Balancing Rock
Balancing Rock had a little path around it, so we got out and did that. It was fun to just do the small circle and the rock itself is pretty amazing. It used to have a smaller version of itself next to it, but that one fell off its pedestal.

It was later in the day by then, and the sunlight was starting to slant toward the West. It's amazing to me how the changes in light really affect how things look in these canyons and valleys. And what a difference a few minutes can make. The photographers of the area really seem to know that as well, as the last place we stopped was the place most people hit first: Park Avenue.

Park Avenue
It's actually a very small valley between two large fins of rock, and at the top we got to see that the way most of the park was formed was with rougher, softer dark rock under the harder, smoother sandstone. The stuff underneath weathers much faster than the stuff on top, and when it's exposed, it goes away faster, which is why and how many of the arches were formed.

When we got to Park Avenue, Jet was done for the day, so we left him with a book in the car, and John and I went down the staircase into the valley. There were half a dozen photographers, with full tripods, huge lenses, and lots of equipment all up and down the staircase, all pointed at this particular view at exactly this time. I wish I had a better eye for why they'd chosen that particular instant, but I really like what we got! I even set up the tripod and used the high contrast multi-shot spread function.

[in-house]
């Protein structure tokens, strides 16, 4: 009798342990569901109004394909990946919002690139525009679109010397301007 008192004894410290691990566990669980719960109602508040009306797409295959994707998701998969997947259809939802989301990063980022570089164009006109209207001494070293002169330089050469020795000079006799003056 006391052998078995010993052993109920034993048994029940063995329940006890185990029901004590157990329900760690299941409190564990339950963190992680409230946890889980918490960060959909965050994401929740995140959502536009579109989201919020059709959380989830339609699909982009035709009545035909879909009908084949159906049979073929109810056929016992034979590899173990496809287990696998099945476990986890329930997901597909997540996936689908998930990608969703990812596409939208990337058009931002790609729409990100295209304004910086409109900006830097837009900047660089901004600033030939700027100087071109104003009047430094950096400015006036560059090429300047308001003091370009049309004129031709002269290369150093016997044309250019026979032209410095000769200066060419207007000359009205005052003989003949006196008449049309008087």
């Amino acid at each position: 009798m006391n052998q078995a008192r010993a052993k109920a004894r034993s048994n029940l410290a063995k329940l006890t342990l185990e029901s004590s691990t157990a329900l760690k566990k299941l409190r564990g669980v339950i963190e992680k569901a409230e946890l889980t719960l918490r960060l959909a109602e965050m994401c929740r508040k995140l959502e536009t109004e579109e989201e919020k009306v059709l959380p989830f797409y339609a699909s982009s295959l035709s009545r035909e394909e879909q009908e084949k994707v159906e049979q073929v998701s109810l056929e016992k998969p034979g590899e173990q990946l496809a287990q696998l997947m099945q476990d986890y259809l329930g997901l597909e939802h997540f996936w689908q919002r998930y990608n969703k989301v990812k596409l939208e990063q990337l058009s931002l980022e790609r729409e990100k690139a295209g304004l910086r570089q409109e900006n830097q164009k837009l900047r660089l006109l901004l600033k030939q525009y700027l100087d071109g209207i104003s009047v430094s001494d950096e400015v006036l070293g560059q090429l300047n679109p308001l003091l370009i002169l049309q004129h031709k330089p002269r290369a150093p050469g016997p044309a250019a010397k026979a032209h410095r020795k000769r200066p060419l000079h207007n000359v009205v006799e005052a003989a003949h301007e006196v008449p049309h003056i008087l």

When I got back to the car, I had 22,000 steps and another hundred flights of stairs. That was pretty cool. I really am enjoying having the fitbit to see how well I'm actually doing.

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Since the hotel we'd been staying at didn't have any room after the two nights we were there, we moved on to Monticello, Utah after we were done at Arches. It's a very tiny town that had police cars on both ends of the highway that went through it as speed traps, and when we checked in the hotel clerk said that if we wanted to eat at the hotel it would be best to just order delivery pizza. *laughs*

The best thing about the hotel, though, was an indoor pool. As a family, we hadn't been swimming for a very long time, so we all dove in and enjoyed the waters. We all showered and were starving after.

John's brother, Walt, had been to Monticello before, and one of the unique features was a Taco Time! It's actually a Mexican restaurant that started in the Northwest! So it's not particularly authentic, but it was very familiar to us after a decade in Seattle. There are items on its menu that aren't anything like real Mexican food, but they're good American-Mexican food, and have always had a standard for using fresh ingredients when possible and making a good deal of the items in-house. They make their own shells, salsas, and other things every morning at the restaurant.